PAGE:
Police re-arrest terror suspect hours after he's freed by court
By Willis Oketch
| February 3rd 2015
Anti-terror police raided a flat in Mombasa Monday evening to re-arrest a prominent Somali national, four hours after a magistrate had terminated a police investigation linking him to claims of financing terrorism in Kenya.
It is not clear why he was re-arrested and reports indicated that he was to be flown to Nairobi.
It was a day of drama in and outside the imposing Likoni Towers in Mombasa where dozens of General Service Unit officers and plainclothes anti-terror police stormed the second-floor house belonging to Aweys Omar Ossoble, a wealthy refugee from Somalia who came to Kenya 19 years ago, demanding to arrest him.
Mombasa police commander Robert Kitur told The Standard he had no information on why the suspect was re-arrested “because I have not been briefed”.
Mr Ossoble had locked himself in the house together with his relatives when police came calling, hours after Chief Magistrate Maxwel Gicheru set him free.
Significantly, the magistrate set him free saying he found no evidence linking him to terror activities.
Anti-terror police arrested him on December 15 last year.
Mr Gicheru freed him after police stopped a probe linking him to terrorist financing in Kenya.
Outside the Mombasa law courts earlier, his lawyer had claimed the attempt to re-arrest Ossoble was orchestrated by the Kenya Defence Forces (KDF), a claim dismissed by the KDF spokesman.
GSU officers in two Land Rovers arrived at Ossoble’s house and surrounded it. Reports said some detectives from Nairobi were also involved in the raid.
A senior police officer at the scene who requested not to be named said there were orders to “re-arrest the suspect and we shall not leave this place until he comes out of his house”.
KDF spokesman David Obonyo said arresting and investigation were the work of the police, not the military, but he asked the suspect to forward any complaints against any soldier to the military for investigation.
“KDF personnel are law-abiding citizens who cannot interfere with internal work being done by the police. We also respect anything that has gone through judicial processes and that is why I am asking anybody with a complaint against the military to write to us so it can be addressed adequately,” said Col Obonyo.
In the morning, Gicheru ordered the police to release the suspect’s refugee identity card and passport after prosecutor Eugene Wangila applied to terminate the case against Ossoble and Issa Omar Matan.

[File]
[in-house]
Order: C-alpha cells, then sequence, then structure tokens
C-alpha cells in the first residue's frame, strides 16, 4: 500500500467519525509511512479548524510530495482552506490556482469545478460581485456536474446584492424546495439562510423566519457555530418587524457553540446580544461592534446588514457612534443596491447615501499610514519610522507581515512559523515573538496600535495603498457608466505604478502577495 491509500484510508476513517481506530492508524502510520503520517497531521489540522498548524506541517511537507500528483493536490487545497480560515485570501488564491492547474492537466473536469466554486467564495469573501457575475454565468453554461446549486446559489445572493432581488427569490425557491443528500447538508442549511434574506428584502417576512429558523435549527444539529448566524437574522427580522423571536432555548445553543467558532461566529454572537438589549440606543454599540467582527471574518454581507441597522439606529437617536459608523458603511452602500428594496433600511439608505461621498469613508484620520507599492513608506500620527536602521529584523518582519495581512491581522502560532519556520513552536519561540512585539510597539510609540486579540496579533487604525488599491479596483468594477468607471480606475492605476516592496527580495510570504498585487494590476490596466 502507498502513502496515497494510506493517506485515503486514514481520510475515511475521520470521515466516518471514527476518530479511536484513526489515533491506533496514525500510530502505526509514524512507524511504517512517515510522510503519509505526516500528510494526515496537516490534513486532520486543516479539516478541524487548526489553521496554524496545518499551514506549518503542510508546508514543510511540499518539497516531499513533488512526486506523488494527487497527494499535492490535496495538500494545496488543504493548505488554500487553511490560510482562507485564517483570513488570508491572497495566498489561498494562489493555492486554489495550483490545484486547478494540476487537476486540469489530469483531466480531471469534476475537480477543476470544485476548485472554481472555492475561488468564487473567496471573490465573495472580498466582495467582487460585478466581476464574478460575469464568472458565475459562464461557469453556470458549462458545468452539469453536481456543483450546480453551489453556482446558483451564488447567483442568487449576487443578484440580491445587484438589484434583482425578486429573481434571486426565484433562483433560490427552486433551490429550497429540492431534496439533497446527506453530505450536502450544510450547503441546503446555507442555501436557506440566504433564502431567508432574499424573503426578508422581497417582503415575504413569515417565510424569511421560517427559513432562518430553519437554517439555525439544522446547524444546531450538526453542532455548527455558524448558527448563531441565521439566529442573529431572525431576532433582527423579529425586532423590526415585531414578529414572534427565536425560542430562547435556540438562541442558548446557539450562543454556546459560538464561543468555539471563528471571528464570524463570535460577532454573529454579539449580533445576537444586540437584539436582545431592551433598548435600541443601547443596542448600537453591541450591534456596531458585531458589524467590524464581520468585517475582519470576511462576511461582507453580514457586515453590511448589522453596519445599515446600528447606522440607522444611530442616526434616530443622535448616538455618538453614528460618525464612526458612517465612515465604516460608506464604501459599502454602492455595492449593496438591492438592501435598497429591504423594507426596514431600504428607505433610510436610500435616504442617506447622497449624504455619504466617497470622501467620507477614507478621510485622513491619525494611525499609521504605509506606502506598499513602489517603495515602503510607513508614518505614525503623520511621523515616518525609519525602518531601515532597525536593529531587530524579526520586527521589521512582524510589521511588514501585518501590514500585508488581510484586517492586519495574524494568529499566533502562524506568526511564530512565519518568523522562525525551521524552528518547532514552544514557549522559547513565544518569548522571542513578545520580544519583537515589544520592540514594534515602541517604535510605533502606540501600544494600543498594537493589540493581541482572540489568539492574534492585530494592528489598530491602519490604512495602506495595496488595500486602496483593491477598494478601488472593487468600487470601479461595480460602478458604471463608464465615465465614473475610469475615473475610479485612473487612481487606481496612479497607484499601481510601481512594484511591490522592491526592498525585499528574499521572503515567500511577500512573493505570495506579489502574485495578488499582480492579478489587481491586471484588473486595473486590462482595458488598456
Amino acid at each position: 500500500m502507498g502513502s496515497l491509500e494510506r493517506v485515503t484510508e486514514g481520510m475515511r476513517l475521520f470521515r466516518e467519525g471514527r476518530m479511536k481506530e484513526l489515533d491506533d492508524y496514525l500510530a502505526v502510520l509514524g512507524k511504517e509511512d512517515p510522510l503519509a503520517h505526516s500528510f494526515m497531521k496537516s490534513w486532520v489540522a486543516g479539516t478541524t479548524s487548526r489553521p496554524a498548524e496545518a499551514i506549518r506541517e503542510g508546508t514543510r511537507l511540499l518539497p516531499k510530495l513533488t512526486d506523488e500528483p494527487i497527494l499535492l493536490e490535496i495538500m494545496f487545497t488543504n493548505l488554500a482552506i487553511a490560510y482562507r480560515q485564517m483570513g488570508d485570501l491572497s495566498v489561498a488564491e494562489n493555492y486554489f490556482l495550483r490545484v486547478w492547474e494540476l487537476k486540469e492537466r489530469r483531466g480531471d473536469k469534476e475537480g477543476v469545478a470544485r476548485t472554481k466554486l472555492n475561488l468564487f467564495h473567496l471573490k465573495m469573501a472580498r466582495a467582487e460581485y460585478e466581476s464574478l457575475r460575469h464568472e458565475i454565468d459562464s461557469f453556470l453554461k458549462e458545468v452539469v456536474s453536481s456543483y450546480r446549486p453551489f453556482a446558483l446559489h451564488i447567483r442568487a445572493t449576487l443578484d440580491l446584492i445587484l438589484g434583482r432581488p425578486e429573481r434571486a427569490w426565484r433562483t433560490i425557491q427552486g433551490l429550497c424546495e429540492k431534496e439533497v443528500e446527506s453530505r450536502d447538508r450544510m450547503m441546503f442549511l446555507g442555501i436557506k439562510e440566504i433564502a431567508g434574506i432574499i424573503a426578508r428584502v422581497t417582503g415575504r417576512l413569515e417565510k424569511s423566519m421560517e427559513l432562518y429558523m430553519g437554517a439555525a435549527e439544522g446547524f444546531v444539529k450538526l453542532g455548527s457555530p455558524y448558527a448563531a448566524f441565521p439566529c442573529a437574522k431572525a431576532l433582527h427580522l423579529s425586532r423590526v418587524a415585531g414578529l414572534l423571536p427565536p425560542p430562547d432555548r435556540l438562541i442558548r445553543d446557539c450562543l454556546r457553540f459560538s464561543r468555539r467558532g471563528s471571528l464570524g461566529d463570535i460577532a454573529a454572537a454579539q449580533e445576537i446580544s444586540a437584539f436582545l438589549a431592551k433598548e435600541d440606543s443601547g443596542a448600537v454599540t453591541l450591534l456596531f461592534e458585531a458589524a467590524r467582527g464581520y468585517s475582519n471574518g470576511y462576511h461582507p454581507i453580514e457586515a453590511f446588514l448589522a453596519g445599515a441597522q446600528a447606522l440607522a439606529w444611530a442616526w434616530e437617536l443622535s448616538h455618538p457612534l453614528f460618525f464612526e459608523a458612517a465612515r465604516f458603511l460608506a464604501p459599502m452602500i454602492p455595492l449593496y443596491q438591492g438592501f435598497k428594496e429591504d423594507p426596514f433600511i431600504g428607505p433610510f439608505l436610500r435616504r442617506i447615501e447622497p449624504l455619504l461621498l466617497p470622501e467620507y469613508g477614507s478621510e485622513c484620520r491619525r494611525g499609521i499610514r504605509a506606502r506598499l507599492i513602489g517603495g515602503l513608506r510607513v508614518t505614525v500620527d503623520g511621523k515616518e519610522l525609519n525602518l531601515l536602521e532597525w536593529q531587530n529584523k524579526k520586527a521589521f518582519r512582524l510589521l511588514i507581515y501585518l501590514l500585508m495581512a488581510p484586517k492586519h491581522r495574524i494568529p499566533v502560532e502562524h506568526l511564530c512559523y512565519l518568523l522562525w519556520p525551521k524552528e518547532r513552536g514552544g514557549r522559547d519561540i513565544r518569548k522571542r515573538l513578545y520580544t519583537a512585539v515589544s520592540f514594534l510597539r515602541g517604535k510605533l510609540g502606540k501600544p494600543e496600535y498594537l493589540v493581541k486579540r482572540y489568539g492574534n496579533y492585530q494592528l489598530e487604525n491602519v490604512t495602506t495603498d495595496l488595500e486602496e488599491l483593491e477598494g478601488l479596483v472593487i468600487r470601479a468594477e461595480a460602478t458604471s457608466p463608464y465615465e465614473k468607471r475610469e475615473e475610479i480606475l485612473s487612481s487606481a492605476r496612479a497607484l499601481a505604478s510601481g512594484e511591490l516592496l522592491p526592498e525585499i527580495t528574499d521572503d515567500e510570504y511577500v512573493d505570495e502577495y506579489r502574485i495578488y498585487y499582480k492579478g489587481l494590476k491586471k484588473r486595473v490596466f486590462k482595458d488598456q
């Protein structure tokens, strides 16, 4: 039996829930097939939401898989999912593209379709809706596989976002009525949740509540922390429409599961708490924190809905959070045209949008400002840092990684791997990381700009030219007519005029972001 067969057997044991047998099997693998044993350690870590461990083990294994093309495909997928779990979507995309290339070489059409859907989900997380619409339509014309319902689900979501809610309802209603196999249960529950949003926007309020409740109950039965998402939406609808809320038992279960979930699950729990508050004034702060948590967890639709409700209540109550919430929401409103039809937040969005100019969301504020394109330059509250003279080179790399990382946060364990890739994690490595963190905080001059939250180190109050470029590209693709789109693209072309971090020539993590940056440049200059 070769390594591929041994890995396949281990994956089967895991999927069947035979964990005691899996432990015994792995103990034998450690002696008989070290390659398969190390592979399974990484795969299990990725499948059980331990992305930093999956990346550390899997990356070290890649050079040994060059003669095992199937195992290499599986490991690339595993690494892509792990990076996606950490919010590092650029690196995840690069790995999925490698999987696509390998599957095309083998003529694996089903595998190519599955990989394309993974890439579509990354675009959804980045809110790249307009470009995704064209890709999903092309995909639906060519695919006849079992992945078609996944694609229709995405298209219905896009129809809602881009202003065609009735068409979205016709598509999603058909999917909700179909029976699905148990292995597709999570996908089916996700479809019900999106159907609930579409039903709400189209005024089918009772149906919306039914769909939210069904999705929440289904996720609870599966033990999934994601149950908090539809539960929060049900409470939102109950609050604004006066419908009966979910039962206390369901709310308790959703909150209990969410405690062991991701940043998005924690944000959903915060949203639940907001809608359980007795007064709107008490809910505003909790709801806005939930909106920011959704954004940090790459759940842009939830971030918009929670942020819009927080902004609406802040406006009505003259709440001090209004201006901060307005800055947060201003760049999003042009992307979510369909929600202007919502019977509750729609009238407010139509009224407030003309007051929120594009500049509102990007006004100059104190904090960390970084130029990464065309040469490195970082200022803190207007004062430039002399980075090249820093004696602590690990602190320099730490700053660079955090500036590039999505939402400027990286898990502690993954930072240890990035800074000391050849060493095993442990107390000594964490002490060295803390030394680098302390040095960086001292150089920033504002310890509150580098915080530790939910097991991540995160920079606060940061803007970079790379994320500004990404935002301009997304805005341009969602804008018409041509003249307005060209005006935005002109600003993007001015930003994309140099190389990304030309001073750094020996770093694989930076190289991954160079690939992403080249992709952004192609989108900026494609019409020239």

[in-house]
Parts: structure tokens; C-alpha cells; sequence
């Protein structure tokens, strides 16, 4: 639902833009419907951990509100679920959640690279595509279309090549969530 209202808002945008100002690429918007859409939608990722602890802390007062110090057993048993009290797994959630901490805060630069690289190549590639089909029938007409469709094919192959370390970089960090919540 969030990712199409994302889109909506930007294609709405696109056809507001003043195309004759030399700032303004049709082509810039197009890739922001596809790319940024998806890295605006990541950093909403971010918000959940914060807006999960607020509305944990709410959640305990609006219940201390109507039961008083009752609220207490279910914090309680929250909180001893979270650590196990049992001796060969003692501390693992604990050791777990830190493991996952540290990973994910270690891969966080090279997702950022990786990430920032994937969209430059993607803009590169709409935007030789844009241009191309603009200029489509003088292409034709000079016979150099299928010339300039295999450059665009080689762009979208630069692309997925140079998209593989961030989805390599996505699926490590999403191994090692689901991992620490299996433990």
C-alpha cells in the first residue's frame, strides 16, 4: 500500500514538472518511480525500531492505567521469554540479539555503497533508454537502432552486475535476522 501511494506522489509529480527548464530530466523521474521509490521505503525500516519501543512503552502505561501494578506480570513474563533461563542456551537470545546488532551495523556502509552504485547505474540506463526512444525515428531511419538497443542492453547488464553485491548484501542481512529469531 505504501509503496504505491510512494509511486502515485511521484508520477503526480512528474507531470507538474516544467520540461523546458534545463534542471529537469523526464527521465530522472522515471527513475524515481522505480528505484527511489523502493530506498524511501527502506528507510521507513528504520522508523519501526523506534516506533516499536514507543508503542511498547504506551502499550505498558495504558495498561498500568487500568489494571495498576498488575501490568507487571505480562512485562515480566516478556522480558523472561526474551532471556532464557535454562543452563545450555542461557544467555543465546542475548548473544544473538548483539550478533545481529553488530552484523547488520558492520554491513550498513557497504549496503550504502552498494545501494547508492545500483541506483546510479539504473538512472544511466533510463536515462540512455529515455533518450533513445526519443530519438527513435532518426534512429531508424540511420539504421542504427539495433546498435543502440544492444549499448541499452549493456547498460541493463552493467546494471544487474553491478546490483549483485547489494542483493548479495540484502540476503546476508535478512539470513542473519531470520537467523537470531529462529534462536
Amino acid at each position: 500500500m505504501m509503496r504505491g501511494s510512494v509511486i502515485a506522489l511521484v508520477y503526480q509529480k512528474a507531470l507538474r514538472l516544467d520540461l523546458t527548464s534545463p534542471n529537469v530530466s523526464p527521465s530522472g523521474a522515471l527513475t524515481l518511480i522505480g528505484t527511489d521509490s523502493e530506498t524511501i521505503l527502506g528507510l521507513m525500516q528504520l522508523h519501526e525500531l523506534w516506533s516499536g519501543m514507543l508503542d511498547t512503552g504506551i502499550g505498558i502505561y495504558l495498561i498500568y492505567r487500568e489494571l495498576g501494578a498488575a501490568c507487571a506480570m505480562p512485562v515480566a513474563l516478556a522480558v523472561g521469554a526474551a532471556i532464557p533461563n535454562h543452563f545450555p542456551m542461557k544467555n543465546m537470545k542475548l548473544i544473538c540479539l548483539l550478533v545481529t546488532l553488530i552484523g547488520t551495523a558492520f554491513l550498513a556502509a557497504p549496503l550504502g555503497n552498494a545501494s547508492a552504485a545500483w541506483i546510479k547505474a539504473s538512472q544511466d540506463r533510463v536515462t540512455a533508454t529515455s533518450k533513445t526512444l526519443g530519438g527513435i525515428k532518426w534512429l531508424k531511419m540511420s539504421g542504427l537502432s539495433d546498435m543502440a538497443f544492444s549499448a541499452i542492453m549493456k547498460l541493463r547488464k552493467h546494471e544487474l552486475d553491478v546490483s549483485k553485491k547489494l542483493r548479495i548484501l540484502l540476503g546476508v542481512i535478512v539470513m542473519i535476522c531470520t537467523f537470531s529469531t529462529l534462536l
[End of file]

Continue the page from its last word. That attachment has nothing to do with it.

When anti-terror police first arrested Ossoble in December last year, they successfully applied to have him locked up for 20 days.
He was set free on bond on January 5 and has since claimed harassment by officers he alleges are from the Kenyan military.
Monday, his lawyer Jared Magolo said there was no reason to continue harassing his client after police investigated him for 30 days and found no criminal evidence against him.
“The police later returned a verdict of not guilty and filed the report in court exonerating my client from any accusations,” said Mr Magolo who added that his client told him some military officers had gone to his house and threatened him with arrest.
Monday, Magolo asked the magistrate to give orders so his client could be protected from harassment.
He claimed the threats amounted to blackmail and torture and asked the court to supply him with proceedings of the case.
In court, Mr Wangila said it was true the police had no case against the suspect but added that he had not received complaints of harassment of the suspect from Magolo.
“My honour, I am not aware of complaints the defence counsel is raising. But if any offence has been committed, there is a procedure to be followed; as of now I know the police have no case against the two,” said Wangila.
The magistrate ordered Magolo to make a formal complaint by filing the matter and making an application.
Magolo accused some security personnel of harassing his client over claims he was behind the funding of terrorism.
The magistrate ordered that Magolo should be given the proceedings.
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